All of  these options are not necessarily mutually exclusive, but they do represent a variety  and range of  potential approaches to teaching about Israel in our schools.

As we broaden the challenge, it is essential that our communities  in the Jewish diaspora begin to address, front and center, the effective teaching, promotion and support of Israel from an educational, sociological, religious and political perspective.

Several strategic and tactical suggestion for consideration may include:

  • the creation of an international commission on Jewish unity and achdut which would serve as a respectful forum for debate, discourse and understanding;
  • the establishment of a joint Israel-diaspora teacher exchange program for all full-time  teachers and educators employed by Jewish day schools, yeshivot and camps;
  • the provision of subsidies to help defray the cost of professional development opportunities for teachers and educators who are tasked with teaching our  students and young adults about Israel in their respective institutions;
  • the design of pre and post Israel trip educational experiences and programs which are rich in serious content and substance; and the design of Israel trip follow-up programs and engagement activities;
  • the creation and coordination of a lay leadership “summit”  which compliments  missions and trips to Israel by the organized Jewish community (read federations and the Jewish agency); critical topics may include challeges relating to  achdut bnai yisrael, civil discourse, geo-poltical realities, ambassadorship training for the support of Israel; and the impact of media  (to name a few);
  • developing carefully crafted talking points for Jewish communal lay and professional leadership,  clearly articulating the“case for Israel’
  • the convening of  a global teen and/or college student leadership summit on Israel
  • the establishment of a college/university Student Israel Ambassadors program;
  • the creation of more community-based travel opportunities for adults to Israel with creative and knowledgeable  scholars, teachers and educators;
  • special grants and subsidies to support the design, development and beta testing of new innovative Israel based curricula;
  • developing a closer working relationship and partnership  between diaspora Jewish communities and the Israel Ministry of Diaspora Affairs, Ministry of Education and Culture.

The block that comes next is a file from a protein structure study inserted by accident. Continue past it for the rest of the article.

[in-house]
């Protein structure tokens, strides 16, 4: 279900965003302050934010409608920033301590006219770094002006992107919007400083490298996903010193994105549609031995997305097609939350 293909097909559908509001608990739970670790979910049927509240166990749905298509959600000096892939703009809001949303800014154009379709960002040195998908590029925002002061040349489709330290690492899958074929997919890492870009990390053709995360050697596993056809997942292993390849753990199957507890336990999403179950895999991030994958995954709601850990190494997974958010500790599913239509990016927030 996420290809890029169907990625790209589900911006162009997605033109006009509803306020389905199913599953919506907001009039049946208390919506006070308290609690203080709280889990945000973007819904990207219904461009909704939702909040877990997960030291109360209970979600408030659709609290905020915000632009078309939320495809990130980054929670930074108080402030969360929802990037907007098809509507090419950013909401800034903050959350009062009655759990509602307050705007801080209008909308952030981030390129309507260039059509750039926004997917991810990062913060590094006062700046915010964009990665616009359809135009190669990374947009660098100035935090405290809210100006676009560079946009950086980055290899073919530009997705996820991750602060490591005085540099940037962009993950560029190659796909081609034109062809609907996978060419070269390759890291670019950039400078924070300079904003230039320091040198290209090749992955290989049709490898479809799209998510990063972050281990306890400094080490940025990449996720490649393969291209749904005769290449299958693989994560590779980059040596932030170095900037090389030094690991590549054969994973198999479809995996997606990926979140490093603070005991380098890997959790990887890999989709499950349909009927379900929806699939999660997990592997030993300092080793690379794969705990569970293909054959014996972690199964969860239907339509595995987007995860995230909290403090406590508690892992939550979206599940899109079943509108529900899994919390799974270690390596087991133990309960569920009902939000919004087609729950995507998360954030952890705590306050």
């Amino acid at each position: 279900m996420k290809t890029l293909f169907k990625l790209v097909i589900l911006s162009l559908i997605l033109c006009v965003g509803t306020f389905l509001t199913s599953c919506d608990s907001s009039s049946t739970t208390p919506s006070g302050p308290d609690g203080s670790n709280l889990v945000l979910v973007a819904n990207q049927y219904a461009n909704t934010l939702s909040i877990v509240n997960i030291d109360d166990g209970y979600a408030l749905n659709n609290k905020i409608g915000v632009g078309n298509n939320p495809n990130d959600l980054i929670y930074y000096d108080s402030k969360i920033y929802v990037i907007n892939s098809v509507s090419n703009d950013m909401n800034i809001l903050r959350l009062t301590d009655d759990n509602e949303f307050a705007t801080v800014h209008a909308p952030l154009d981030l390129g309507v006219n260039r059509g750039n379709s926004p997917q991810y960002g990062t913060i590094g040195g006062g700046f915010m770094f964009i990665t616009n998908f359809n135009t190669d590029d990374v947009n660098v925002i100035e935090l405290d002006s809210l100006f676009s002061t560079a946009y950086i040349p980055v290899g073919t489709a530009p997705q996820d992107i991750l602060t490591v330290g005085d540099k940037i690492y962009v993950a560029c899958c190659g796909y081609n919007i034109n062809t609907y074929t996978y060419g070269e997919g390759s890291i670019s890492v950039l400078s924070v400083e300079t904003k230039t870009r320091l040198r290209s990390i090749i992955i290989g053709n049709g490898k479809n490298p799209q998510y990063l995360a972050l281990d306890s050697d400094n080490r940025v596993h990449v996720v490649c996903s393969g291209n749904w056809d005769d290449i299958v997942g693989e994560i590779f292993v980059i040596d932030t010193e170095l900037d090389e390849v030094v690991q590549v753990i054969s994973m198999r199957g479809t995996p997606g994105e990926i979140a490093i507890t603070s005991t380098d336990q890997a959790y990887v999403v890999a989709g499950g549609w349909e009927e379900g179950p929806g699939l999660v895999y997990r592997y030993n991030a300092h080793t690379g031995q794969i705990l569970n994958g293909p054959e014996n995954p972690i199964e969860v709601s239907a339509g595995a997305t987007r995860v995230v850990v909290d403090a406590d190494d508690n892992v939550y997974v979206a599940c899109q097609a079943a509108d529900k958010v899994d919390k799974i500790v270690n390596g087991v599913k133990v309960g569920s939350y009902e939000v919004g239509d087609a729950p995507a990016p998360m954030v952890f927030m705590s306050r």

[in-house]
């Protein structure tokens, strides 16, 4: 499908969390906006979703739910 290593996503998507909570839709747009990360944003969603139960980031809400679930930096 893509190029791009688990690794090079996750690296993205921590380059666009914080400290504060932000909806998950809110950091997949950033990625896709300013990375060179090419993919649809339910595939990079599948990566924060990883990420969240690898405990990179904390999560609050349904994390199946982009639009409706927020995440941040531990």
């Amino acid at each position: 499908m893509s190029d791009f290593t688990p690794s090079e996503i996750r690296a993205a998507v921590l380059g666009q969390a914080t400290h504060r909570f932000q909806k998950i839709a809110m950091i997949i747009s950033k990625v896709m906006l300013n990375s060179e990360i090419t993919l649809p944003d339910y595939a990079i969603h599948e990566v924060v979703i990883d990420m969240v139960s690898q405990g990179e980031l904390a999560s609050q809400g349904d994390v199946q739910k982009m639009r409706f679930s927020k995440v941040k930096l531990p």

• establishing a blue ribbon  Israel Judicial Roundtable  (IJR) which would invite Jewish communal leadership to the table in order to explore those areas of judicial reform which require intensive review, debate and eventual compromise. As envisioned, this forum would serve as an intermediate body between the recommendations issued by the Knesset and the initial readings or ratification of the actual judicial  reforms.
  • the establishment of Israel Education Think Tanks  which would attract the best and brightest academicians, philanthropists, business leaders, rabbinic leadership and Jewish scholars and educators in order to grapple with the wide array of complex challenges facing Israel’s cultural divide and its impact on diaspora Jewish communities. These Think Tanks would result in a series of Action Plans for local and regional consideration.

End Note:

At the end of the day, our community must determine the strategic and tactical responses which we require in order to face the challenges relating  Israel and diaspora Jewish communities. This is our challenge ….. requiring our solutions. Plain and simple.

We only have one Torah , one Land, and one State. Irrespective of which of these three legs on the Jewish identity stool  resonates the most with us, one thing is clear, Israel is and will continue to be our birthright; the place of our forefathers and the place which HaShem gave to our people and as transmitted through our mesorah.

The above suggestions, strategies and tactics  are just a small drop in the bucket of very complex, difficult  and arduous  ideas and realities. If only one or two of these considerations were to be realized and successfully actualized – dayenu – we would be moving mountains.

This evening,  our Jewish communities will be observing Rosh Chodesh Av – the beginning of the “nine days” of mourning which culminates with Tisha B’Av.

The lessons and horrors of  Tisha B’Av, including the destruction of our Batei Midrash  (holy temples) in Yerushalayim  should serve as a harsh  reminder – religious and secular – of what happens when we as a people engage in sinat chinam; when we lose respect for one another; and, when we show complete disregard  and disdain for the opinions, needs and hopes of our Jewish brothers and sisters.

It is my profound  hope and prayer that as we approach  the solemn period of  Tisha B’Av that we will be blessed with the strength, foresight, fortitude and wisdom to rise to the occasion and show each other the levels of respect, love, civility and unity which HaShem expects from all of us – irrespective of our diverse perspectives, standards or opinions

Being created b’tzelem elokin, (in the image of GD), not only strongly suggests this expectation, mandate  and direction……..but demands it.

Together, we can do this!

Am Yisrael Chai!

About the Author
Dr. Chaim Botwinick is a senior executive coach and an organizational consultant . He served as president and CEO of the central agency for Jewish education in Baltimore and in Miami; in addition to head of school and principal for several Jewish day schools and yeshivot. He has published and lectured extensively on topics relating to education, resource development, strategic planing and leadership development. Dr. Botwinick is Author of “Think Excellence: Harnessing Your Power to Succeed Beyond Greatness”, Brown Books, 2011